- Variety: whether structured or unstructured, data needs to be processed and the variety of the type of data logically leads to a variety of processing but also to questions about the management and control of all the data received
All this data is kept and stored in servers that are grouped in data centers. Today, the largest data center, owned by China Telecom, occupies a surface of more than 1 million km2 for 1.2 million servers.
The Data Warehouse
While these data centers also house corporate data, companies can also have a data warehouse.
This is a unified storage space for all the data from all the systems of an organization. It can take the form of a physical server or be stored in the Cloud.
The data stored in the data warehouse has a purpose and can be easily used for reporting purposes. Secondary data is therefore stored there.
The architecture of a data warehouse is simple and consists of:
- A basic structure that makes all the data available so that users can access and use it
- A test area that allows the data to be cleaned before it is stored in the basic structure. This is called Data Cleansing
- A Data marts system that allows you to separate data according to business processes or departments (sales, marketing, etc.). This makes it possible to access data more quickly. It also strengthens security since users can only access the data they need.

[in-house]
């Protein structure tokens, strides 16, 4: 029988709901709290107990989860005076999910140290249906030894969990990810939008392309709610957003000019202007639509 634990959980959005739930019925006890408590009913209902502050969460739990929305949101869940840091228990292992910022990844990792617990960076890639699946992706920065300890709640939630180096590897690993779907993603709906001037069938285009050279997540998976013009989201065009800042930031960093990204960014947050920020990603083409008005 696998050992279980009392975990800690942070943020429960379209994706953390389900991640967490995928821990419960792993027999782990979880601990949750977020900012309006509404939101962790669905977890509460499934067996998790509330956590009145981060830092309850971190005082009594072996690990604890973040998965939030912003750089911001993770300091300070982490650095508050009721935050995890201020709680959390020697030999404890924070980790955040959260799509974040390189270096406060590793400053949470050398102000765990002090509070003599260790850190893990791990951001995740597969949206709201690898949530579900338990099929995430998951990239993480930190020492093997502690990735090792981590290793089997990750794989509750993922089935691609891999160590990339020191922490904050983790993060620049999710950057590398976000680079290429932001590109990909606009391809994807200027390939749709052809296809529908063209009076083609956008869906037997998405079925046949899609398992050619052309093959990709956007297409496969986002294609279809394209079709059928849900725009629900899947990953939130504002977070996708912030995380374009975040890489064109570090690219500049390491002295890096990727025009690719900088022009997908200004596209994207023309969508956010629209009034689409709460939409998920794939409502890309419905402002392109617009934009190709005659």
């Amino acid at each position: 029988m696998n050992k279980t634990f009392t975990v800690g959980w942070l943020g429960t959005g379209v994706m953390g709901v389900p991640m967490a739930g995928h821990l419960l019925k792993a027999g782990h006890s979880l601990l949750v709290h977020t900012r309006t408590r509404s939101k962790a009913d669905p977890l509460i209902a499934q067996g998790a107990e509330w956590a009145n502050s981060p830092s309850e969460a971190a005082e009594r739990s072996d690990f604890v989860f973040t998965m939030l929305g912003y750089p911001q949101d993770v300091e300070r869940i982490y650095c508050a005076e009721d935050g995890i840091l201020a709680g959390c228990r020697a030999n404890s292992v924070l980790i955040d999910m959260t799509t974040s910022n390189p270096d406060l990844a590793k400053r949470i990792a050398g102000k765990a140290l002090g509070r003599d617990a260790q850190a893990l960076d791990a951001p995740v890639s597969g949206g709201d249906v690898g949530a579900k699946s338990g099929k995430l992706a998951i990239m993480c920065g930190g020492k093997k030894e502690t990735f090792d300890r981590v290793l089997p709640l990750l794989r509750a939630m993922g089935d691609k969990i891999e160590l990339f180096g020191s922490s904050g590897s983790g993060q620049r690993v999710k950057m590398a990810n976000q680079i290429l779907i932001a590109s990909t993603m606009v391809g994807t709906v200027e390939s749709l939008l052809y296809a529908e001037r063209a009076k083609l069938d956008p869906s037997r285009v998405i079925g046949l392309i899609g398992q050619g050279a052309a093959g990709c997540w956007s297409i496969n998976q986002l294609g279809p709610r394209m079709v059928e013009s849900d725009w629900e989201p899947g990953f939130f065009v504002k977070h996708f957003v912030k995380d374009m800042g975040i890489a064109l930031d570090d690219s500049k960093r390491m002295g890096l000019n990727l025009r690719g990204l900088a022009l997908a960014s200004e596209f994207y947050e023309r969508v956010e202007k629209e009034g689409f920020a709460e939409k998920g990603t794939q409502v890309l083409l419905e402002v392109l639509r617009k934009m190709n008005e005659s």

An ODS (Operational Data Store) can also be set up to store heterogeneous data that will be processed before being integrated into the data warehouse.
The Data Lake
Finally, there is more and more talk these days about data lakes. It is simply an alternative storage space to the data warehouse that will allow to store any kind of data.
Thus, a data lake will not be intended for end users but for data analysts who will have to analyze the raw data to make it understandable and usable.
Let’s go into a little more detail to understand the stakes.
The Data Lake in detail
As we said above, the amount of data exchanged is constantly increasing year after year in our society but also in the professional world and in companies.
In addition to the multitude of sources, it is also the diversity of structures that can make their exchange and analysis within the organization complex.
The Origins of the Data Lake
The term was used for the first time in 2010 by James Dixon who criticized the data warehouse and especially the data marts for being too small in terms of size.
He compared the data marts to a bottle of water allowing easy consumption. To continue in the aquatic domain, he evoked a lake in a more natural state that has different sources.
Very quickly, large companies including the growing Big Tech have embraced these big data lakes. But not all implementations have been successful, even turning these lakes into swamps: the Datas swamp.